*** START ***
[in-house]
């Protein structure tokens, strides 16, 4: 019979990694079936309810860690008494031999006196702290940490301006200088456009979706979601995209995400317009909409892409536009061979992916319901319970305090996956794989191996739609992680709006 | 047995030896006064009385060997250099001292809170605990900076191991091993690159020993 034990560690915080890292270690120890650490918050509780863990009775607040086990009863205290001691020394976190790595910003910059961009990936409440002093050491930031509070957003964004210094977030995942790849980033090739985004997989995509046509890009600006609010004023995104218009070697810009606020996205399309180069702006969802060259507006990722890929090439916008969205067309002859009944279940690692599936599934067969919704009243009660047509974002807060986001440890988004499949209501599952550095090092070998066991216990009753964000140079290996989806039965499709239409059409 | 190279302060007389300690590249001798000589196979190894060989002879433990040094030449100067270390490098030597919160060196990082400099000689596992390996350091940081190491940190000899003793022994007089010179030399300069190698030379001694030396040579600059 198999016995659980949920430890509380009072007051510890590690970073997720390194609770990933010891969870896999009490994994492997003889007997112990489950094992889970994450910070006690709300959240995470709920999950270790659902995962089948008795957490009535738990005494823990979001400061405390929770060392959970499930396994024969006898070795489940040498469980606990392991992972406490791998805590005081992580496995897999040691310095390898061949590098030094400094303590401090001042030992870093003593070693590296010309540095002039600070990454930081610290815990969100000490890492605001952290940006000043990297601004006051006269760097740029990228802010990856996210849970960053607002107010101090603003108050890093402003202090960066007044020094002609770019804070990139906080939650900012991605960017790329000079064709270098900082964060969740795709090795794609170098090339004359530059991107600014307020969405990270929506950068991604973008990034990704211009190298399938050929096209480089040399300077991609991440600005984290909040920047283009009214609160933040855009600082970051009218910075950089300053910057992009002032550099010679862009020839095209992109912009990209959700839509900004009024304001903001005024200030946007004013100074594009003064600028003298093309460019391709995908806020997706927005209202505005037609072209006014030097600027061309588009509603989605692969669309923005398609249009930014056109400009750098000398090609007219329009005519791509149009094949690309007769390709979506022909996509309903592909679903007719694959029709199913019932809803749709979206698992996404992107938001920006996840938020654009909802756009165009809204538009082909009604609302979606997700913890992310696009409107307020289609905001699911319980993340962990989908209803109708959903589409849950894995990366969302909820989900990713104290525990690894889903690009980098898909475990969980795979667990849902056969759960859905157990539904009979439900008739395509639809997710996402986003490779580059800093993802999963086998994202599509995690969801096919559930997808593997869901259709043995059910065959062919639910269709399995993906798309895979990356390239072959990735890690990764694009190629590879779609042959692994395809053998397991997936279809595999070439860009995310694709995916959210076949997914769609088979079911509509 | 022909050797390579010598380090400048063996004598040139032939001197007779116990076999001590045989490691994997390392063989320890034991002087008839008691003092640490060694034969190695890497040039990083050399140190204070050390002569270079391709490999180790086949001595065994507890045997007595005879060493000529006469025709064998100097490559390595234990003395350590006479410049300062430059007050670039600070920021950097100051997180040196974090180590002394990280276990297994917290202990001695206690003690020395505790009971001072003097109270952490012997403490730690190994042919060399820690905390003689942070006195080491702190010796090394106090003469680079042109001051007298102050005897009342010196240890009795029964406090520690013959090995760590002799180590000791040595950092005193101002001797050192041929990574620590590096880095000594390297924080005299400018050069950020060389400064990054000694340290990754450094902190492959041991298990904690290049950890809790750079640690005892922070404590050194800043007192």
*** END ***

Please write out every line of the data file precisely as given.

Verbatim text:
[in-house]
């Protein structure tokens, strides 16, 4: 019979990694079936309810860690008494031999006196702290940490301006200088456009979706979601995209995400317009909409892409536009061979992916319901319970305090996956794989191996739609992680709006 | 047995030896006064009385060997250099001292809170605990900076191991091993690159020993 034990560690915080890292270690120890650490918050509780863990009775607040086990009863205290001691020394976190790595910003910059961009990936409440002093050491930031509070957003964004210094977030995942790849980033090739985004997989995509046509890009600006609010004023995104218009070697810009606020996205399309180069702006969802060259507006990722890929090439916008969205067309002859009944279940690692599936599934067969919704009243009660047509974002807060986001440890988004499949209501599952550095090092070998066991216990009753964000140079290996989806039965499709239409059409 | 190279302060007389300690590249001798000589196979190894060989002879433990040094030449100067270390490098030597919160060196990082400099000689596992390996350091940081190491940190000899003793022994007089010179030399300069190698030379001694030396040579600059 198999016995659980949920430890509380009072007051510890590690970073997720390194609770990933010891969870896999009490994994492997003889007997112990489950094992889970994450910070006690709300959240995470709920999950270790659902995962089948008795957490009535738990005494823990979001400061405390929770060392959970499930396994024969006898070795489940040498469980606990392991992972406490791998805590005081992580496995897999040691310095390898061949590098030094400094303590401090001042030992870093003593070693590296010309540095002039600070990454930081610290815990969100000490890492605001952290940006000043990297601004006051006269760097740029990228802010990856996210849970960053607002107010101090603003108050890093402003202090960066007044020094002609770019804070990139906080939650900012991605960017790329000079064709270098900082964060969740795709090795794609170098090339004359530059991107600014307020969405990270929506950068991604973008990034990704211009190298399938050929096209480089040399300077991609991440600005984290909040920047283009009214609160933040855009600082970051009218910075950089300053910057992009002032550099010679862009020839095209992109912009990209959700839509900004009024304001903001005024200030946007004013100074594009003064600028003298093309460019391709995908806020997706927005209202505005037609072209006014030097600027061309588009509603989605692969669309923005398609249009930014056109400009750098000398090609007219329009005519791509149009094949690309007769390709979506022909996509309903592909679903007719694959029709199913019932809803749709979206698992996404992107938001920006996840938020654009909802756009165009809204538009082909009604609302979606997700913890992310696009409107307020289609905001699911319980993340962990989908209803109708959903589409849950894995990366969302909820989900990713104290525990690894889903690009980098898909475990969980795979667990849902056969759960859905157990539904009979439900008739395509639809997710996402986003490779580059800093993802999963086998994202599509995690969801096919559930997808593997869901259709043995059910065959062919639910269709399995993906798309895979990356390239072959990735890690990764694009190629590879779609042959692994395809053998397991997936279809595999070439860009995310694709995916959210076949997914769609088979079911509509 | 022909050797390579010598380090400048063996004598040139032939001197007779116990076999001590045989490691994997390392063989320890034991002087008839008691003092640490060694034969190695890497040039990083050399140190204070050390002569270079391709490999180790086949001595065994507890045997007595005879060493000529006469025709064998100097490559390595234990003395350590006479410049300062430059007050670039600070920021950097100051997180040196974090180590002394990280276990297994917290202990001695206690003690020395505790009971001072003097109270952490012997403490730690190994042919060399820690905390003689942070006195080491702190010796090394106090003469680079042109001051007298102050005897009342010196240890009795029964406090520690013959090995760590002799180590000791040595950092005193101002001797050192041929990574620590590096880095000594390297924080005299400018050069950020060389400064990054000694340290990754450094902190492959041991298990904690290049950890809790750079640690005892922070404590050194800043007192």